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What happens when agent T gets a computer?

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  • Borghans, Lex
  • Weel, Bas ter

    (MERIT)

Abstract

During the last decade a great many authors have shown that computers have a large impact on skill demand, production processes, and the organization and intensity of work. Analyses have indicated that the rates of change of these variables have been the largest in the more computer-intensive sectors. Empirical findings, however, suggest that the effects of computers on the labor market are complicated and difficult to trace. This paper offers a simple model to explain how computers have changed the labor market. The model demonstrates that wage differentials between computer users and other workers are consistent with the observation that computers are first introduced in high-wage jobs because of cost efficiency. It also shows that neither computer skills nor complementary skills are needed to explain skill upgrading, changes in product characteristics, and the organization and intensity of work. Finally, it is shown that these findings shed a different light on the way computers have changed the labor market and on the changes to be expected following the further diffusion of computers.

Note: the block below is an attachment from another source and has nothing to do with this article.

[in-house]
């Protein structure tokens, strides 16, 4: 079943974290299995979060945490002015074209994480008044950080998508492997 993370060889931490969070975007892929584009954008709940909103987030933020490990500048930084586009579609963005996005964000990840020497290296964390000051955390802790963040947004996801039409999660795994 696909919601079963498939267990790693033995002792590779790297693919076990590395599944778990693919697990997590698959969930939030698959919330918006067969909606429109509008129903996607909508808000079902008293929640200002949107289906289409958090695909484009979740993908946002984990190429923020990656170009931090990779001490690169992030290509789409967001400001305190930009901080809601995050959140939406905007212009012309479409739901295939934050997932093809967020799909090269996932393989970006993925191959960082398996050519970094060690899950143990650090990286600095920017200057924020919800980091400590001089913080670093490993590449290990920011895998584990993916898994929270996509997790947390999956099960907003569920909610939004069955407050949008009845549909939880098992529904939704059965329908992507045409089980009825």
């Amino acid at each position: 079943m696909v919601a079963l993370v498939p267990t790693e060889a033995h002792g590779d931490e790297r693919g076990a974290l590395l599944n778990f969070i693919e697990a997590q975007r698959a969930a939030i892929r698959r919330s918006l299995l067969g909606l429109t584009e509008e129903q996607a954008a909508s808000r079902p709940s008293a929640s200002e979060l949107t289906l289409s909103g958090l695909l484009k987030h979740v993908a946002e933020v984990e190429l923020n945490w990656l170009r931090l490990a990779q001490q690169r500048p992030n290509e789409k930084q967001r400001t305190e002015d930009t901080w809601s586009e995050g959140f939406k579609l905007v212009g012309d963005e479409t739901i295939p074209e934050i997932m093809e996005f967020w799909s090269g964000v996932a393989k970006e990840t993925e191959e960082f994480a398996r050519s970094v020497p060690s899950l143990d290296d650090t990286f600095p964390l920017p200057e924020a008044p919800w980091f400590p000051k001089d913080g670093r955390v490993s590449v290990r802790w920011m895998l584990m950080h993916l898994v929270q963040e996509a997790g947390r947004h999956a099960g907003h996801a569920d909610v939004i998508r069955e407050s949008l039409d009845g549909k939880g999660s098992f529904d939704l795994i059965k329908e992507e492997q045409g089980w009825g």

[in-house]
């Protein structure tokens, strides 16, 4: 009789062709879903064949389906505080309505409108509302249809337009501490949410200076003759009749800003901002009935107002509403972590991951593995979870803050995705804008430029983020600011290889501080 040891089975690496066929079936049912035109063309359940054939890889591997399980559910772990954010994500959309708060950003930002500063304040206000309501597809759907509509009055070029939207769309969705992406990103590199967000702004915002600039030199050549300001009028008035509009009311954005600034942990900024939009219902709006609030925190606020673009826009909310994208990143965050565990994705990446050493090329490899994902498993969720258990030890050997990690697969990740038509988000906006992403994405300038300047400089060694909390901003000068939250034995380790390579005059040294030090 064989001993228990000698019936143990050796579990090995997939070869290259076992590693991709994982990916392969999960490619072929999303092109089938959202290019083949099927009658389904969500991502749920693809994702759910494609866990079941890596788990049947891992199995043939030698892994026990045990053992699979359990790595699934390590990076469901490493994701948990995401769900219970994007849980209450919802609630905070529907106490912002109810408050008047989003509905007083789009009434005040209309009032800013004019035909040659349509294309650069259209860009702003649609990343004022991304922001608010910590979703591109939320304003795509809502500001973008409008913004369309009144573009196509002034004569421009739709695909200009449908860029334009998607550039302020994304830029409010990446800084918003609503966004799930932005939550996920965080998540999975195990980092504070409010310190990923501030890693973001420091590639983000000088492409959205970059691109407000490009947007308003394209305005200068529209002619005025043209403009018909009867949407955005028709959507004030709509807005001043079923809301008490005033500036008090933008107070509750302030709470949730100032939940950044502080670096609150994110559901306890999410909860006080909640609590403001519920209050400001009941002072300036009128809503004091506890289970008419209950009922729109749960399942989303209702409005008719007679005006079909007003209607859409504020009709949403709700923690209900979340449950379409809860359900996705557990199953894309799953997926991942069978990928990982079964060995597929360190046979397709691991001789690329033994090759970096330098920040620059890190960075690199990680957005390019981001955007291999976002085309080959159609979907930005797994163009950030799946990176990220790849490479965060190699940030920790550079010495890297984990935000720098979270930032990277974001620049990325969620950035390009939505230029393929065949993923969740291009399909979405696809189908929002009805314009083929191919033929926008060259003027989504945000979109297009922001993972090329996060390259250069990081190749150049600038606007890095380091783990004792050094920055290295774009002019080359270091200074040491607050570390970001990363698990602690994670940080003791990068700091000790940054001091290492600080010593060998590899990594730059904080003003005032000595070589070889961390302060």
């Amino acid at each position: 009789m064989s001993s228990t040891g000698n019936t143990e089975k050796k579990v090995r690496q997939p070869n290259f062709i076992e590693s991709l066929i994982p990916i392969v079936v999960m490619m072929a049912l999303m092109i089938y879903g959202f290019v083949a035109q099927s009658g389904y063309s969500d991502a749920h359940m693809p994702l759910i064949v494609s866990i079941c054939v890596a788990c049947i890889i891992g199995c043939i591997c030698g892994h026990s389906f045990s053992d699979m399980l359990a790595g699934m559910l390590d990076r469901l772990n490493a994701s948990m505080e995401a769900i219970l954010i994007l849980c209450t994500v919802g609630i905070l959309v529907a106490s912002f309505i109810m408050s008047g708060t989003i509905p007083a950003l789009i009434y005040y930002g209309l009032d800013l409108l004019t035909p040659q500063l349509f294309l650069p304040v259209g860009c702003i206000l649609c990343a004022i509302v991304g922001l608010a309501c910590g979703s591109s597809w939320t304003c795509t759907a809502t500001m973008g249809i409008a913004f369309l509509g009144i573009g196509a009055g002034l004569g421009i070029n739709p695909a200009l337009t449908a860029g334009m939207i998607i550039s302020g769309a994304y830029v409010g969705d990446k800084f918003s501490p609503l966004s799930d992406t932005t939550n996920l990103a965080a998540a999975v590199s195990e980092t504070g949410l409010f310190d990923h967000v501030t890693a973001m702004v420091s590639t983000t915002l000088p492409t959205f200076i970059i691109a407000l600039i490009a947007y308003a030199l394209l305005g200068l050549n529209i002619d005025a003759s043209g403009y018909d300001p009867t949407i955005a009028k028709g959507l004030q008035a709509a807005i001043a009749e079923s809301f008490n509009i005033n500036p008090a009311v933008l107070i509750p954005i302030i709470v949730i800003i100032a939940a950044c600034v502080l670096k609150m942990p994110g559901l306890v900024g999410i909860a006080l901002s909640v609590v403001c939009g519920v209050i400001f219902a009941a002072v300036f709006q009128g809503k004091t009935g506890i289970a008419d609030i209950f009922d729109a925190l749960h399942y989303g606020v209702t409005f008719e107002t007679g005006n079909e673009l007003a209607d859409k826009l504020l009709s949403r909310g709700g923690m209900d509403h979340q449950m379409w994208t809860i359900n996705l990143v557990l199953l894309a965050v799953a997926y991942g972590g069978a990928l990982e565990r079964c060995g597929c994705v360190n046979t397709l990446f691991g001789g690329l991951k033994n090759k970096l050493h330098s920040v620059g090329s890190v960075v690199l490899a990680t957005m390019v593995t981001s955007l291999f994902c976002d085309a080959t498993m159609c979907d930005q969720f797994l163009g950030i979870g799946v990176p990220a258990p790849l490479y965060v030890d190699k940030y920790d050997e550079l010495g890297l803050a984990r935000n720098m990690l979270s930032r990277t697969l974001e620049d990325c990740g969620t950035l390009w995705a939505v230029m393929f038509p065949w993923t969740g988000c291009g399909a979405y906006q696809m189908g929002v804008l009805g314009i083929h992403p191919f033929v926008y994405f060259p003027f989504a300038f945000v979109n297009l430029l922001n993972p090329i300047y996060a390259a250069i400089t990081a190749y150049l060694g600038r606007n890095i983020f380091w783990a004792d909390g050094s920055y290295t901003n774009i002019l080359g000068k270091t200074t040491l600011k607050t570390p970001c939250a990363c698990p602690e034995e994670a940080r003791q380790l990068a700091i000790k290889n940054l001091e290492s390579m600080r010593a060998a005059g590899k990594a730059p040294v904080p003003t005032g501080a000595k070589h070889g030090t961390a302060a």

Suggested Citation

  • Borghans, Lex & Weel, Bas ter, 2001. "What happens when agent T gets a computer?," Research Memorandum 017, Maastricht University, Maastricht Economic Research Institute on Innovation and Technology (MERIT).
  • Handle: RePEc:unm:umamer:2001017
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    File URL: https://www.merit.unu.edu/publications/rmpdf/2001/rm2001-017.pdf
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    Cited by:

    1. Borghans, Lex & ter Weel, Bas, 2004. "What happens when agent T gets a computer?: The labor market impact of cost efficient computer adoption," Journal of Economic Behavior & Organization, Elsevier, vol. 54(2), pages 137-151, June.
    2. Lex Borghans & Bas ter Weel, 2011. "Computers, skills and wages," Applied Economics, Taylor & Francis Journals, vol. 43(29), pages 4607-4622.
    3. Borghans, L. & ter Weel, B.J., 2002. "Do older workers have more trouble using a computer than younger workers?," ROA Research Memorandum 1E, Maastricht University, Research Centre for Education and the Labour Market (ROA).

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